are simply counted without considering that some are much
more likely than others. For D, there are in fact four equally likely
outcomes: HH, HT, TH, TT. Clearly, the probabilities for E will
change whether the opposing team is Arsenal or Notts County.

Later random events ‘compensate’ for earlier ones.
This is also known as the gambler’s fallacy. Statements G and I
are indicative of this. Statement G, for example, implies that the
coin has some sort of ‘memory’ and later tosses will compensate
for earlier ones. People often use the phrase ‘the law of averages’
in this way.

Sample size is irrelevant.
Statement J provides an example of this subtle misconception.
The argument typically runs that, if the probability of one head
Level of challenge: B/C

1
in two coin tosses is , then the probability of n heads in 2n coin
2
1
tosses is also . In fact the probability of three out of six coin
2

S2 – 3
20              1
tosses being heads is     or just under . This may be calculated
64              3
Evaluating probability statements

from Pascal’s triangle.

Probabilities give the proportion of outcomes that will
occur.
Statement F would be correct if we replaced the word ‘certain’
with the words ‘most likely’. Probabilities do not say for certain
what will happen, they only give an indication of the likelihood
of something happening. The only time we can be certain of
something is when the probability is 0 or 1.
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Learners who struggle with these ideas may like to do some simple
practical probability experiments using coins and dice.

Reviewing and extending learning
Ask learners to suggest further examples that illustrate the
misconceptions shown above.

What learners   Session S3 Playing probability computer games may be used to
might do next   follow up and deepen the ideas. This will make links between
theoretical probabilities and experimental outcomes.

Further ideas   The idea of evaluating statements through discussion may be used
at any level and in any topic where misconceptions are prevalent.
Examples in this pack include:
N2 Evaluating statements about number operations;
SS4 Evaluating statements about length and area.
Level of challenge: B/C

S2 – 4
S2 Card set A – True, false or unsure?

Evaluating probability statements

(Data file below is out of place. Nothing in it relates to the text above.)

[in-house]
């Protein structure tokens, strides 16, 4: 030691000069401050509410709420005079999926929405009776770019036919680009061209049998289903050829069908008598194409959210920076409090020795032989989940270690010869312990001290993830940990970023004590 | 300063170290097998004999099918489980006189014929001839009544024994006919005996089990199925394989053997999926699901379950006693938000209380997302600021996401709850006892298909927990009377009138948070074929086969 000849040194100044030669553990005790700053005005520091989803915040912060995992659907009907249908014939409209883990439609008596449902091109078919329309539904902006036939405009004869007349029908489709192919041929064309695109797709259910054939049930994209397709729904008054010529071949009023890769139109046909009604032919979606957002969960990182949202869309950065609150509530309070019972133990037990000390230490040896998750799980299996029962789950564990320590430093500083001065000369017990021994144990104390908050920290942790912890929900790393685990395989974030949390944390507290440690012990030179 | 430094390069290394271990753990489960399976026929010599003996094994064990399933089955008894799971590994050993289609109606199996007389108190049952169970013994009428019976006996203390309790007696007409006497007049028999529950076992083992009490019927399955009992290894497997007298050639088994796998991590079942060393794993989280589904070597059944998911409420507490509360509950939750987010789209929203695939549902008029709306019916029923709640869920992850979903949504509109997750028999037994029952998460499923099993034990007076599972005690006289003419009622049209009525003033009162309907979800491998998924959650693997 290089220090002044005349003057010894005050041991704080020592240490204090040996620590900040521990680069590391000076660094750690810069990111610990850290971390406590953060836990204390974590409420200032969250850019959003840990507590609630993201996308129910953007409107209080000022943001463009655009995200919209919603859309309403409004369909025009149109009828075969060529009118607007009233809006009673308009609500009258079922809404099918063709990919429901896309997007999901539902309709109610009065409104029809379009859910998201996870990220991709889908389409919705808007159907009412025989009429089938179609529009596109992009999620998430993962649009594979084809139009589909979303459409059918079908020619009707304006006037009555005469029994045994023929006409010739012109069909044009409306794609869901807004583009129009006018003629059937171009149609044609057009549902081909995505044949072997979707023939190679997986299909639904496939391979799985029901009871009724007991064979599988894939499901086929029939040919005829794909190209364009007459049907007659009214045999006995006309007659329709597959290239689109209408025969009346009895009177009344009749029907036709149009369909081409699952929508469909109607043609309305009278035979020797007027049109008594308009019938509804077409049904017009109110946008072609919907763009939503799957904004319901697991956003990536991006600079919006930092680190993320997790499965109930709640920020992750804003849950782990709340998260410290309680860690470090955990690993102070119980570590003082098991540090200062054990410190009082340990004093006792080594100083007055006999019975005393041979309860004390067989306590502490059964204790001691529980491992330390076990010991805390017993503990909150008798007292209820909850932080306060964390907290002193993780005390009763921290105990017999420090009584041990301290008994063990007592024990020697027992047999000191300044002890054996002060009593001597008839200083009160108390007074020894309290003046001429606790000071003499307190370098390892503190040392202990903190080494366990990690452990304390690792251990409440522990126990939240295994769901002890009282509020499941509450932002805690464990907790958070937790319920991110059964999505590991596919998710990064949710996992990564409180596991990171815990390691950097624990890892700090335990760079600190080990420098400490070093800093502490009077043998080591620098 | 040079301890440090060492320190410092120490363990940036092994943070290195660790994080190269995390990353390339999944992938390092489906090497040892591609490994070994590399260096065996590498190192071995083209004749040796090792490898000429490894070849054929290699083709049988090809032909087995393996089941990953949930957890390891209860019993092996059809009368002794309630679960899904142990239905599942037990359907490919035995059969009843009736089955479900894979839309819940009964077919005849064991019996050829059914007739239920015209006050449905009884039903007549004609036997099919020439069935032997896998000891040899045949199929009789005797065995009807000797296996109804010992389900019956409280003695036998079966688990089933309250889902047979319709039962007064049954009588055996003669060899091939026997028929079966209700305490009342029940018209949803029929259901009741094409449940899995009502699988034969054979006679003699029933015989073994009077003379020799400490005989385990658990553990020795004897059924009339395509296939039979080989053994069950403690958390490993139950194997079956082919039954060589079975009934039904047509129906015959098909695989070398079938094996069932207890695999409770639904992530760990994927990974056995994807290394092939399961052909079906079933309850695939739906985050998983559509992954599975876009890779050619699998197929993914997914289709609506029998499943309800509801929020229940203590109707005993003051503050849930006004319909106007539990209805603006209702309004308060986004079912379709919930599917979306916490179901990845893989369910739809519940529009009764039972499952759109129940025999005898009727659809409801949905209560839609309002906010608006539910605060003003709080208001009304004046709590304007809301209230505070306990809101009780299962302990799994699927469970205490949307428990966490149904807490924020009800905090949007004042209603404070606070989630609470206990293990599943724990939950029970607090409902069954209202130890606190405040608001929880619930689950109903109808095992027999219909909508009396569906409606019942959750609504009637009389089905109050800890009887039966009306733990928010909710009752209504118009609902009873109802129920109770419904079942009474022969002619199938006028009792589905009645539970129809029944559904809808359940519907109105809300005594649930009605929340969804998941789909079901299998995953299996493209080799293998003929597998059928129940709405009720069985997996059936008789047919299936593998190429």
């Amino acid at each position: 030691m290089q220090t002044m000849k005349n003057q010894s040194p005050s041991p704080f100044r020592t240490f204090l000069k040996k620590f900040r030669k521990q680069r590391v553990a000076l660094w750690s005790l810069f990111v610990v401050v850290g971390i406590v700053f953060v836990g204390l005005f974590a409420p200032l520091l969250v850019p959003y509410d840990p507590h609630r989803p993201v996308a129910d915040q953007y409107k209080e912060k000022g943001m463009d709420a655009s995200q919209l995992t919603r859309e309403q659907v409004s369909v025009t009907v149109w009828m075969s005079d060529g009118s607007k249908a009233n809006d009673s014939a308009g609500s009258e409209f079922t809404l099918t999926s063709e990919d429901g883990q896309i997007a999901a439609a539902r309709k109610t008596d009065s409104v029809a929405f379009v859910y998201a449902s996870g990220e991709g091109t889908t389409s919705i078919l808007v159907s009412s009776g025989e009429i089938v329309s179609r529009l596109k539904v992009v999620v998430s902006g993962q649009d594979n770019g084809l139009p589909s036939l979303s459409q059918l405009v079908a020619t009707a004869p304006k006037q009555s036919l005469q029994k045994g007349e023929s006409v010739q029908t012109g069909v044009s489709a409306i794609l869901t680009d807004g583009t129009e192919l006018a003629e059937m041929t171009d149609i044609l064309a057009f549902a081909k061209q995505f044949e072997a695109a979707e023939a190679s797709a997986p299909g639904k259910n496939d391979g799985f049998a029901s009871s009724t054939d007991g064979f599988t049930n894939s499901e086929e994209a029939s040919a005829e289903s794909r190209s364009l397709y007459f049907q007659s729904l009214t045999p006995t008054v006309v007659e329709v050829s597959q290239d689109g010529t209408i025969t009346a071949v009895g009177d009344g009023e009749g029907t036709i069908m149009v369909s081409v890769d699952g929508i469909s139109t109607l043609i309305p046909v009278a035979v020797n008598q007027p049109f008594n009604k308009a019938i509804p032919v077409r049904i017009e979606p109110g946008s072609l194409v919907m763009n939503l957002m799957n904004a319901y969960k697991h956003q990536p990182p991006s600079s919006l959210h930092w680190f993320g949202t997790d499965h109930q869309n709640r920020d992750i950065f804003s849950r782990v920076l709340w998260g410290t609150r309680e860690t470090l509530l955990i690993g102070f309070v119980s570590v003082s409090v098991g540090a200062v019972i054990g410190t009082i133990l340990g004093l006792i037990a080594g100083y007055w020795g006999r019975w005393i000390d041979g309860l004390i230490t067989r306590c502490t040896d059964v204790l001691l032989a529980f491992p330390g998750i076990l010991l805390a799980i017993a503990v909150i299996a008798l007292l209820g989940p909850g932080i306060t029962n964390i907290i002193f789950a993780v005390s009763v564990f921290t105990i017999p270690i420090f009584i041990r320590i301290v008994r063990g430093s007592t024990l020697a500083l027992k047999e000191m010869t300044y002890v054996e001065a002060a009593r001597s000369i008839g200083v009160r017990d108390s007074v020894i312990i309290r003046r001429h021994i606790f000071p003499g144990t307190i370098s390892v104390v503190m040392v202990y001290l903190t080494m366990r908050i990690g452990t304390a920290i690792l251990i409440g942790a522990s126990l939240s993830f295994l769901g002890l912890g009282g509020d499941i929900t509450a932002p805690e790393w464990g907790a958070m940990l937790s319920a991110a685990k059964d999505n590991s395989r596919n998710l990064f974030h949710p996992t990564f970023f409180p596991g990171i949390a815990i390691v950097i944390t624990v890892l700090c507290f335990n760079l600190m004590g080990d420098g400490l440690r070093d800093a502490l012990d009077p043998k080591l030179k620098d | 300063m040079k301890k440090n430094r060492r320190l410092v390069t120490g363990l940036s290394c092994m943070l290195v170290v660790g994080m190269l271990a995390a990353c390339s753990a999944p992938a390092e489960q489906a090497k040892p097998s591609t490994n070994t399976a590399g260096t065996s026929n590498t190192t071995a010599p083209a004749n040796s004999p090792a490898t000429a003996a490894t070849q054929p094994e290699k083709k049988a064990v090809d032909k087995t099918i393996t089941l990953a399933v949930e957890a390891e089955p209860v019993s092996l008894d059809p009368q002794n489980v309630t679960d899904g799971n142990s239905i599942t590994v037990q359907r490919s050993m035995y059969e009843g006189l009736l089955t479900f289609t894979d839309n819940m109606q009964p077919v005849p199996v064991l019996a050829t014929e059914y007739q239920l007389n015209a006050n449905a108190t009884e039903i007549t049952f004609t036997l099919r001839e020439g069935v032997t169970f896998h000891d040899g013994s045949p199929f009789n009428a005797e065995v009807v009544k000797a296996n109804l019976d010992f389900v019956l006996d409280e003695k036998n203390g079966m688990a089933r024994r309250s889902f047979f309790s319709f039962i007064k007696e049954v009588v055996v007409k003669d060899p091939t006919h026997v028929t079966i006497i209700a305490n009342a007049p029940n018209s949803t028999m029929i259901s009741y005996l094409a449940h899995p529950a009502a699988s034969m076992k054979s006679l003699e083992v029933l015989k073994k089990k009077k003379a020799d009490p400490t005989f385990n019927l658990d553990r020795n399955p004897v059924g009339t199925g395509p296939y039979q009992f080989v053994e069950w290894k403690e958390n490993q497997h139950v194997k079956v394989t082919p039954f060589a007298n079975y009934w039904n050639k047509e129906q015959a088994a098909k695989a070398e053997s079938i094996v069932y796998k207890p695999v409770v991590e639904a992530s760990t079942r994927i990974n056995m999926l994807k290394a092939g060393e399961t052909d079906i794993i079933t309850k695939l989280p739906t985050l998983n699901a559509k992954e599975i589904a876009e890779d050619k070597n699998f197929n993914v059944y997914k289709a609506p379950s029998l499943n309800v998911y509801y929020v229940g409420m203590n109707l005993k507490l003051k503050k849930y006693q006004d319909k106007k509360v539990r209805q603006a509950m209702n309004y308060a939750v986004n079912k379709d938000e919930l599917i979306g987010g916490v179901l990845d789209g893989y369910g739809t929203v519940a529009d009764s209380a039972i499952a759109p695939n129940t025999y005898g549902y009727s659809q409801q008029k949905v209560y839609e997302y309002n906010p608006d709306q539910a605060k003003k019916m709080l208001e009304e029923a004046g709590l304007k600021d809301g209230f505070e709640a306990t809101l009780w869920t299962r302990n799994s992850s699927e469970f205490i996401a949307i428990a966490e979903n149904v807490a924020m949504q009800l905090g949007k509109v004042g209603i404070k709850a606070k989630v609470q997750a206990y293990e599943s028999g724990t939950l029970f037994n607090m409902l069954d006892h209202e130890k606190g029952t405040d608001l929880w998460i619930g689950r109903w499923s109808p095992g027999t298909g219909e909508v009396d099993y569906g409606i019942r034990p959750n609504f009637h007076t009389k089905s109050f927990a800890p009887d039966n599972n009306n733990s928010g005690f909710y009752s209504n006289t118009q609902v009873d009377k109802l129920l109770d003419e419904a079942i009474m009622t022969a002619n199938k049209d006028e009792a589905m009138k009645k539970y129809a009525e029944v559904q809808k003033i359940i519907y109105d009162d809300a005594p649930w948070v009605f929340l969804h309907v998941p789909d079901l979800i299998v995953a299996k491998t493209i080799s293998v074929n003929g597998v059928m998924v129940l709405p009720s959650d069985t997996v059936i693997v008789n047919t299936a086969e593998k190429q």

A                                                B

When you roll a fair six-sided die, it       Scoring a total of three with two
is harder to roll a                          dice is twice as
six than a four.                            likely as scoring
a total of two.

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C                                                D

In a lottery, the six numbers                When two coins are tossed there
3, 12, 26, 37, 44, 45                        are three possible outcomes:
the six numbers 1, 2, 3, 4, 5, 6.            The probability of two heads is
1
therefore .
3
E                                                F

There are three outcomes in a                In a ‘true or false?’ quiz with ten
football match: win, lose or draw.           questions, you are
The probability of                           certain to get five right
winning is                                   if you just guess.
1
therefore .
3
G                                                H

If you toss a fair coin five times and       In a group of ten learners, the
get five heads in a row, the next            probability of two
time you toss the coin it is more            learners being born
likely to show a tail than a head.           on the same day
of the week is 1.

I                                                J

If a family has already got four             The probability of getting exactly
boys, then the next                                                           1
three heads in six coin tosses is .
baby is more likely                                                           2
to be a girl
than a boy.

S2 – 5